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unique resource for calibrating sensors—a capability that must be maintained for customers of the future. Optical Sensor Group The Optical Sensor Group establishes the national measurement scale for the SI unit the candela; it provides measurements of the absolute spectral responsivity of optical detectors in the spectral region from 200 nm through the IR traceable to a high-accuracy absolute cryogenic radiometer. Solid-state lighting, a critical component of future energy-efficiency improvements, is an important thrust of this group. The group is developing novel test methods for high-power LEDs and developing new metrics to evaluate the color rendering of light sources in general. Laser Applications Group The Laser Applications Group advances laser technology for applications in optical radiation and optical properties of materials measurements. This group developed the SIRCUS facility and the Primary Optical Watt Radiometer system. The Traveling SIRCUS development is currently being used for the calibration of future space-based instruments that are designed for long-term, high-accuracy measurements of radiance and/or irradiance. It will play an increasingly important role in instrument calibration. Biophysics Group The Biophysics Group develops advanced spectroscopic and microscopic measurement methods, nano-optical probes, and imaging technologies and associated theoretical models to solve important biophysics and bio-nanotechnology measurement science problems. The new activity in optical medical imaging involves members of this group. Group members are also involved in spectroscopic studies in the terahertz spectral region. STAFFING There are 42 full-time technical staff members in the Optical Technology Division; 3 more permanent staff will be added by the end of 2010. In addition, a far greater number of temporary, contractor, and part-time personnel than of permanent staff also contribute to this division. For example, there are 81 NIST associates. In the 2008 panel report, a concern was expressed that the ratio of permanent staff to total staff was quite low. This is being addressed. MAJOR EQUIPMENT AND FACILITIES Major facilities of the Optical Technology Division associated with maintaining national standards include the following: 35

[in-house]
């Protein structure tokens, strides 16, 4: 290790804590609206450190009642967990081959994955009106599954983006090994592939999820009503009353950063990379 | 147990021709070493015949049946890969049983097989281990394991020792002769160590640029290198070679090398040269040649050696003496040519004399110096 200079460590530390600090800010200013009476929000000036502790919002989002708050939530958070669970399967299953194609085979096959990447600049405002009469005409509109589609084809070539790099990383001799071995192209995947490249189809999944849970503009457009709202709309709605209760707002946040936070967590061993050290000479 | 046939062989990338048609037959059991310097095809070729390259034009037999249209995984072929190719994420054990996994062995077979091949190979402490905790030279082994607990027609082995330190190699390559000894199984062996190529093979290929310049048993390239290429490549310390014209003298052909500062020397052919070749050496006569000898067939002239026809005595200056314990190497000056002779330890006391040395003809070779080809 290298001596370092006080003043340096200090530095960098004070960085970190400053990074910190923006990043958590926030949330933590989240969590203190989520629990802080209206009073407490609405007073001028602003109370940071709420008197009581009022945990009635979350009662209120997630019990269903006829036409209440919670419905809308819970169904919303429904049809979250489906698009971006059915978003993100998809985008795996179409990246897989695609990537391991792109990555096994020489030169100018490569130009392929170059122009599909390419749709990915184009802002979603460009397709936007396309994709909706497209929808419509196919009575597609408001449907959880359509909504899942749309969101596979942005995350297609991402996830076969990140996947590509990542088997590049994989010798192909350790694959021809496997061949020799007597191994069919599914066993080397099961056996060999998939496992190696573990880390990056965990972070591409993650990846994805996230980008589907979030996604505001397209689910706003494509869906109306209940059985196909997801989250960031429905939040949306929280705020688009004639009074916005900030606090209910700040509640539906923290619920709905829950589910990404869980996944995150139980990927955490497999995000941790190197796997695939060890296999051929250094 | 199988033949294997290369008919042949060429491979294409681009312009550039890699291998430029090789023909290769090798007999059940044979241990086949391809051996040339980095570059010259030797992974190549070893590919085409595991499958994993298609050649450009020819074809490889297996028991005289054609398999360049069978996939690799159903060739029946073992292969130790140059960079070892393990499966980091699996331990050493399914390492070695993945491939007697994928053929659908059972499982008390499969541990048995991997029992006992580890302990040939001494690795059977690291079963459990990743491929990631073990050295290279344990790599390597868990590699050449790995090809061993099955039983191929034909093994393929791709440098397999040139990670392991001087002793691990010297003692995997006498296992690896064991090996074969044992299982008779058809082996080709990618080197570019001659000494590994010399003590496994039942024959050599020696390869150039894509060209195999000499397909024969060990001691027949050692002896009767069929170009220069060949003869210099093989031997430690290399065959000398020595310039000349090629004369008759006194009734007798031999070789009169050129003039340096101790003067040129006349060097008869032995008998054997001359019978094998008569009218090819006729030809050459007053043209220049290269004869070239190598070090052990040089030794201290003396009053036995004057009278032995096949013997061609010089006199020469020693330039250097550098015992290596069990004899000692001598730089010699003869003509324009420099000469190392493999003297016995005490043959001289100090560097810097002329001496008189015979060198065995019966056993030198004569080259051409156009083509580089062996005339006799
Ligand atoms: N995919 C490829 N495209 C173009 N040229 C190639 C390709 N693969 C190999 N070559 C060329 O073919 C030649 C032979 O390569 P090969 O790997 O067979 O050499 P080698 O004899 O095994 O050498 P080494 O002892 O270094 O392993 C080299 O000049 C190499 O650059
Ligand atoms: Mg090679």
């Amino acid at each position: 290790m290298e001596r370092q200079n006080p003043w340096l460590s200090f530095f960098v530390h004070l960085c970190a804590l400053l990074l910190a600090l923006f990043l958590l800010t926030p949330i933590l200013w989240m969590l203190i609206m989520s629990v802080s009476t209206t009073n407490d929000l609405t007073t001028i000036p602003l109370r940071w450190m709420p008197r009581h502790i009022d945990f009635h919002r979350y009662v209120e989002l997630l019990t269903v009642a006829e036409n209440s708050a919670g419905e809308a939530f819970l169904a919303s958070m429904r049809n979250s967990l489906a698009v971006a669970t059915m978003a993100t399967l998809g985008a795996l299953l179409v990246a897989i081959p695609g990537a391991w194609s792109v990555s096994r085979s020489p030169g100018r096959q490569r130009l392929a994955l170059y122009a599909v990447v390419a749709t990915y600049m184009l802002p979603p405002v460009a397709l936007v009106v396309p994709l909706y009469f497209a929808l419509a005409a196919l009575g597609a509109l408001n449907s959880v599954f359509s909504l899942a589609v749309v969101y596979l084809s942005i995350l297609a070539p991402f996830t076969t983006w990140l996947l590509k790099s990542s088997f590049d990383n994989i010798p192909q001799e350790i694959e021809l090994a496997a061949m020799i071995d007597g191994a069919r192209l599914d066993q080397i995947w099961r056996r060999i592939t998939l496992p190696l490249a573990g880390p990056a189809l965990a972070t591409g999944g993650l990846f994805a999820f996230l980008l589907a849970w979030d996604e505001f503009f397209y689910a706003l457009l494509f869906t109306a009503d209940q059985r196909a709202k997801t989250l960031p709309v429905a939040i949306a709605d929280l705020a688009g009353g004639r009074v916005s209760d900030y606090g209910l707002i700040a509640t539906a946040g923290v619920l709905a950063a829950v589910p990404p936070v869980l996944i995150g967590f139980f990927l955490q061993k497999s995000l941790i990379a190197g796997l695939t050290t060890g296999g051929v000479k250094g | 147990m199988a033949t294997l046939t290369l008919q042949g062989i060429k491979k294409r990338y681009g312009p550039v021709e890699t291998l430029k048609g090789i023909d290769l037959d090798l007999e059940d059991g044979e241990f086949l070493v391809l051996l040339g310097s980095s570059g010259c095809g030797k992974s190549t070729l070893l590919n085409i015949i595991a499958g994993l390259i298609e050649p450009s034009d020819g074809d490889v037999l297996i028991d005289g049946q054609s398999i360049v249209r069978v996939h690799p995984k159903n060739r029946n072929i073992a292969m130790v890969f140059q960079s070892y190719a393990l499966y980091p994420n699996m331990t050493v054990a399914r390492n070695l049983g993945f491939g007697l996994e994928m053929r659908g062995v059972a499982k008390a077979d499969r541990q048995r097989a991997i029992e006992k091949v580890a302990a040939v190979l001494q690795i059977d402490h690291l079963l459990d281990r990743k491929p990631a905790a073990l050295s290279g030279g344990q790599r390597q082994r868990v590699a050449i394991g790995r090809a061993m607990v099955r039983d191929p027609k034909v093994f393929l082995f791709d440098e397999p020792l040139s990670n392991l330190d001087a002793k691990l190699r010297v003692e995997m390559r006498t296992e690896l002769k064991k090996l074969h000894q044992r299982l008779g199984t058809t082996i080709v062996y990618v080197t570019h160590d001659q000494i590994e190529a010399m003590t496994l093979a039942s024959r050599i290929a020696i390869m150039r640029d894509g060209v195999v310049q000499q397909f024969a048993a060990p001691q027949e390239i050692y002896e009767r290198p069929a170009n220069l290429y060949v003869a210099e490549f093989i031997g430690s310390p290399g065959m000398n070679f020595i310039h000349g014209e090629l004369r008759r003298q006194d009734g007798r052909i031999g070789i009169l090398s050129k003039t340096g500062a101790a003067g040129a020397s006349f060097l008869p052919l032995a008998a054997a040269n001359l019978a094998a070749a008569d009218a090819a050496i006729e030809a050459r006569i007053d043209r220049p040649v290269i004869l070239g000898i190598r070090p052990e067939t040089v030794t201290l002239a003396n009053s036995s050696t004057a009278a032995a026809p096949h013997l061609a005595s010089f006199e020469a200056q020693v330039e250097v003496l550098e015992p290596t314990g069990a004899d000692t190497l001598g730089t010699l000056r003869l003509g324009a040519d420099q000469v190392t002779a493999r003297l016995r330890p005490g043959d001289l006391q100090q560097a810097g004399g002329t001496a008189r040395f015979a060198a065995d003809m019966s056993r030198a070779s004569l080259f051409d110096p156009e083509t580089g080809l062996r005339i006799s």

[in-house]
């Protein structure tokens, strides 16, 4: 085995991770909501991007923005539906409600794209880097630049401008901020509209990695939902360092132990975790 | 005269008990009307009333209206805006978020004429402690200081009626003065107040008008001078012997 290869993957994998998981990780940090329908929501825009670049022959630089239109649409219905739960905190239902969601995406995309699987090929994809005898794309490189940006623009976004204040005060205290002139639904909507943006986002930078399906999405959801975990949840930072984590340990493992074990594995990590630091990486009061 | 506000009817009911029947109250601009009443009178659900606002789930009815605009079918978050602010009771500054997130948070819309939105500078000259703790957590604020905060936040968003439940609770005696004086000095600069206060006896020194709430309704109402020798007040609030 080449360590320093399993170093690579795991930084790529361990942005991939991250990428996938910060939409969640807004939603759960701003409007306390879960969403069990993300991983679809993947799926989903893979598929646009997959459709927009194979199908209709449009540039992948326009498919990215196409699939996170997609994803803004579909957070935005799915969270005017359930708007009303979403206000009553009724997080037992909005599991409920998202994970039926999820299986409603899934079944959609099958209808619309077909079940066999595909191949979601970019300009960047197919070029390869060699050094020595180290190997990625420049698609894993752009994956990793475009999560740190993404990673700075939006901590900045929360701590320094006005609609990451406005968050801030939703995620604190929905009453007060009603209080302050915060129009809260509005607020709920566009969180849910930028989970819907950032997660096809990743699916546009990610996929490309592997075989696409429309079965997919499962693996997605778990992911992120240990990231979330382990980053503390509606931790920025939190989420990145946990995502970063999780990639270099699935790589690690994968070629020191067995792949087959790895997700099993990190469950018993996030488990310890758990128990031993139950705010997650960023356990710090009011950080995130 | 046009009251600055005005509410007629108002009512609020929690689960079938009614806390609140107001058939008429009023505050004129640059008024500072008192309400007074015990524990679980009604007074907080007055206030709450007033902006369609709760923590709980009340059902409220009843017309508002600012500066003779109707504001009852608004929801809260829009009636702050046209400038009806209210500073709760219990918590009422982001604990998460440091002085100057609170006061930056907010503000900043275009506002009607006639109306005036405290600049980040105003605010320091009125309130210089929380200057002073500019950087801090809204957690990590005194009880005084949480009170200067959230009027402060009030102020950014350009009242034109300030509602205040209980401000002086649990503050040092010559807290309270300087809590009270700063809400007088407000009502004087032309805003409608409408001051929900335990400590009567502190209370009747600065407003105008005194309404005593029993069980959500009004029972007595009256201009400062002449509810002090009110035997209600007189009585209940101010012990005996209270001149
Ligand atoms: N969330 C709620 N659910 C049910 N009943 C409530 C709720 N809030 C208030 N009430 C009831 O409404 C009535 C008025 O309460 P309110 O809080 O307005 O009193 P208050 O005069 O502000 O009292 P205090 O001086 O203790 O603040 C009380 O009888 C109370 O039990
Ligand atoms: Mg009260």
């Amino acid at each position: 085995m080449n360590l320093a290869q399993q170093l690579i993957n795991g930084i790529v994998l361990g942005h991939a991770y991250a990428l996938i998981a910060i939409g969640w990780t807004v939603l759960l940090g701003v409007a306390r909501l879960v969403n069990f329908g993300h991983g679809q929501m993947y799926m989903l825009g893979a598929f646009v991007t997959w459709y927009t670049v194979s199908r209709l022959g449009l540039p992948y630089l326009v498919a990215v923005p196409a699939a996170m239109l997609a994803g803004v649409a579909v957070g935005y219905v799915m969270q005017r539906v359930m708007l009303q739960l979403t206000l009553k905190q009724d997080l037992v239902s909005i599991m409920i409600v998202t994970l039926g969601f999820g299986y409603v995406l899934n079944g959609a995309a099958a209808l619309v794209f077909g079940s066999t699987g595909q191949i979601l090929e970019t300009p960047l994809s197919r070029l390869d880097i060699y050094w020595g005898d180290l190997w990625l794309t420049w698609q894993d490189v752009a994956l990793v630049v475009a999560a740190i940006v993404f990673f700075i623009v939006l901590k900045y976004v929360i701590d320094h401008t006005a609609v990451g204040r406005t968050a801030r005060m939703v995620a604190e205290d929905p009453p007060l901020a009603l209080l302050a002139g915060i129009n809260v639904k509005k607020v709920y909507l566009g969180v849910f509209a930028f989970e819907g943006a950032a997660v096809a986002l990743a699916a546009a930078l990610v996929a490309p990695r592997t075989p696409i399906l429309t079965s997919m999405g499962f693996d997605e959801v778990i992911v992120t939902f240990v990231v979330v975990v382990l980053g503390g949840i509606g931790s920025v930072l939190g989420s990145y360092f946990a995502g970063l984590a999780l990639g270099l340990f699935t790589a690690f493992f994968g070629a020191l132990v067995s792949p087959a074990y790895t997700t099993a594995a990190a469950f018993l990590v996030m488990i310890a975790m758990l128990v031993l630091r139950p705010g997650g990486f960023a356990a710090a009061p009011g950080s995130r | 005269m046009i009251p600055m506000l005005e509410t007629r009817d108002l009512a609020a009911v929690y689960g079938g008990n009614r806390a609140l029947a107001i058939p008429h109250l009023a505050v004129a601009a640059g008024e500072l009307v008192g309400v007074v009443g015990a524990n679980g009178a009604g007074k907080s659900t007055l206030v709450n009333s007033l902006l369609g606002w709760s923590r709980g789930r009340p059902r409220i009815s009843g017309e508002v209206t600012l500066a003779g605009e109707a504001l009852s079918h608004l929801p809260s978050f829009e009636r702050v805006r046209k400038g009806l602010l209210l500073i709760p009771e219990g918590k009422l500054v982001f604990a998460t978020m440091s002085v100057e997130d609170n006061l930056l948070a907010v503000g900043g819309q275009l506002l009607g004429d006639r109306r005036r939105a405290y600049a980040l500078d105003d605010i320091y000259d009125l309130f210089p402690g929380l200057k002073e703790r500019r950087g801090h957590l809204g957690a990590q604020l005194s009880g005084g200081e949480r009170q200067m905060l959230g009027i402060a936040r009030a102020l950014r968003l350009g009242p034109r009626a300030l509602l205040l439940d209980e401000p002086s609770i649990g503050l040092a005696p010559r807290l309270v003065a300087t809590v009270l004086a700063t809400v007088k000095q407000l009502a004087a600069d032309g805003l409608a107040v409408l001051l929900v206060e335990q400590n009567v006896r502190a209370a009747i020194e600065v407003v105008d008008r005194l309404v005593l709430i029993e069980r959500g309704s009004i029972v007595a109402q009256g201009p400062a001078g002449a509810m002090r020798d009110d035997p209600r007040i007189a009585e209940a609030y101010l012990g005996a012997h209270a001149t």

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 National Standard for Optical Power: POWR—provides the optical power standard to 0.01 percent;  LBIR Facility—maintains the NIST infrared radiometric standard for instruments that need to be calibrated in background environments that are 80 K and below;  SIRCUS—a tunable laser-based facility for the absolute calibration of optical instruments, with the companion Traveling SIRCUS, used at external sites;  Facility for Spectral Irradiance Calibration of Sources (FASCAL 2)— provides the NIST spectral irradiance scale, covering the 200 nm to 2500 nm wavelength range;  Spectral Tri-function Automated Reference Reflectometer Facility—maintains the national scale of reflectance, including the bidirectional reflectance distribution function;  Telescope Calibration Facility—for the laboratory testing and evaluation of telescopes and telescope radiometric calibration methods; and  Spectrally Tunable Lighting Facility—for the study of spectral properties of LED lighting sources related to the effects of chromaticity, color rendering, and other aspects of spectra on lighting quality. Research results are coupled with LED “wall-plug efficiency” characteristics (as they evolve with continuing improvements in LED fabrication) to evaluate the overall energy efficiency of a variety of lighting sources. These facilities are at the core of the NIST mission. Research on new methods is also being carried out, with the possibility that new approaches (e.g., single-photon source and photon-counting detection) may supplement or substitute for certain of the current facilities. ASSESSMENT OF THE DIVISION Following is the summary of the panel’s assessment of the overall quality of the Optical Technology Division (including opportunities for improvement) in terms of the three criteria as requested by the NIST Director (see Chapter 1). Assessment Relative to Technical Merit The Optical Technology Division maintains a long-term core commitment to high-accuracy measurements in radiometry, photometry, and spectroradiometry. The division’s continuing efforts to develop new approaches to calibration over a wide spectral range, from the far infrared through the ultraviolet, are commendable. The division has invested significant resources in these areas, and it justifiably places emphasis on maintaining the laboratory investments as well as careful measurement methodologies as tools for external customers in the private and government sectors. The division has the institutional responsibility for maintaining two base Système International units: the unit of temperature, the kelvin, above 1234.96 K; and the unit of luminous intensity, the candela. The division also maintains the national scales for other 36